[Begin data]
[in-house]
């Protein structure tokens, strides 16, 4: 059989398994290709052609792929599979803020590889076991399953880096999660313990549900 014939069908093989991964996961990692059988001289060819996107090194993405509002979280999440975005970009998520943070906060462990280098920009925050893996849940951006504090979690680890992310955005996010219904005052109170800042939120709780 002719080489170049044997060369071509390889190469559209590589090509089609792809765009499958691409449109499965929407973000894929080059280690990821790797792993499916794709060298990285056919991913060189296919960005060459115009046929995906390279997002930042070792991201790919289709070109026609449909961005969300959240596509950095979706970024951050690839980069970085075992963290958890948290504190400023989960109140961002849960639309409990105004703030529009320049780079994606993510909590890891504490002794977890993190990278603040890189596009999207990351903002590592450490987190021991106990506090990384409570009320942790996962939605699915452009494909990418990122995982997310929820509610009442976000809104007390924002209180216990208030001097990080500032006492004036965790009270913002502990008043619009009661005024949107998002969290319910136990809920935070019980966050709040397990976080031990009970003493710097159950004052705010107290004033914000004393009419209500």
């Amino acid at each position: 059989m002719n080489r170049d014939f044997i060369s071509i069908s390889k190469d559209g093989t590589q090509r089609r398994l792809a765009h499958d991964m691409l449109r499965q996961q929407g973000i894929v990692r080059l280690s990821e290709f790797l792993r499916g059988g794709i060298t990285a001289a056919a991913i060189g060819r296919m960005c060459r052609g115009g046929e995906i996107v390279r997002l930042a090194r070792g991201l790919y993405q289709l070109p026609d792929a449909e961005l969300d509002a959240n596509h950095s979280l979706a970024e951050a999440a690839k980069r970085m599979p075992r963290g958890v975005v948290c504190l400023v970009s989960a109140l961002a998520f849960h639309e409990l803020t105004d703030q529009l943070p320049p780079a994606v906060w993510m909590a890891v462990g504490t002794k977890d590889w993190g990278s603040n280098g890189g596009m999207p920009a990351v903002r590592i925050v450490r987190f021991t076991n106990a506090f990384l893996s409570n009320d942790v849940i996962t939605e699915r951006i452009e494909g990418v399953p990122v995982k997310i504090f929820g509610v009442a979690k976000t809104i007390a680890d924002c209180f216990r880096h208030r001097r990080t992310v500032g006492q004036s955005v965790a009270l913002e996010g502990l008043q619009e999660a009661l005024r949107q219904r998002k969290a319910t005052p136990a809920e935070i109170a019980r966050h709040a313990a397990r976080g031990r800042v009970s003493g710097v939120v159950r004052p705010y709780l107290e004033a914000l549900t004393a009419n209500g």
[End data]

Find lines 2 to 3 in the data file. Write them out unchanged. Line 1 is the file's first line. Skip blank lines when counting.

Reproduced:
């Protein structure tokens, strides 16, 4: 059989398994290709052609792929599979803020590889076991399953880096999660313990549900 014939069908093989991964996961990692059988001289060819996107090194993405509002979280999440975005970009998520943070906060462990280098920009925050893996849940951006504090979690680890992310955005996010219904005052109170800042939120709780 002719080489170049044997060369071509390889190469559209590589090509089609792809765009499958691409449109499965929407973000894929080059280690990821790797792993499916794709060298990285056919991913060189296919960005060459115009046929995906390279997002930042070792991201790919289709070109026609449909961005969300959240596509950095979706970024951050690839980069970085075992963290958890948290504190400023989960109140961002849960639309409990105004703030529009320049780079994606993510909590890891504490002794977890993190990278603040890189596009999207990351903002590592450490987190021991106990506090990384409570009320942790996962939605699915452009494909990418990122995982997310929820509610009442976000809104007390924002209180216990208030001097990080500032006492004036965790009270913002502990008043619009009661005024949107998002969290319910136990809920935070019980966050709040397990976080031990009970003493710097159950004052705010107290004033914000004393009419209500």
């Amino acid at each position: 059989m002719n080489r170049d014939f044997i060369s071509i069908s390889k190469d559209g093989t590589q090509r089609r398994l792809a765009h499958d991964m691409l449109r499965q996961q929407g973000i894929v990692r080059l280690s990821e290709f790797l792993r499916g059988g794709i060298t990285a001289a056919a991913i060189g060819r296919m960005c060459r052609g115009g046929e995906i996107v390279r997002l930042a090194r070792g991201l790919y993405q289709l070109p026609d792929a449909e961005l969300d509002a959240n596509h950095s979280l979706a970024e951050a999440a690839k980069r970085m599979p075992r963290g958890v975005v948290c504190l400023v970009s989960a109140l961002a998520f849960h639309e409990l803020t105004d703030q529009l943070p320049p780079a994606v906060w993510m909590a890891v462990g504490t002794k977890d590889w993190g990278s603040n280098g890189g596009m999207p920009a990351v903002r590592i925050v450490r987190f021991t076991n106990a506090f990384l893996s409570n009320d942790v849940i996962t939605e699915r951006i452009e494909g990418v399953p990122v995982k997310i504090f929820g509610v009442a979690k976000t809104i007390a680890d924002c209180f216990r880096h208030r001097r990080t992310v500032g006492q004036s955005v965790a009270l913002e996010g502990l008043q619009e999660a009661l005024r949107q219904r998002k969290a319910t005052p136990a809920e935070i109170a019980r966050h709040a313990a397990r976080g031990r800042v009970s003493g710097v939120v159950r004052p705010y709780l107290e004033a914000l549900t004393a009419n209500g």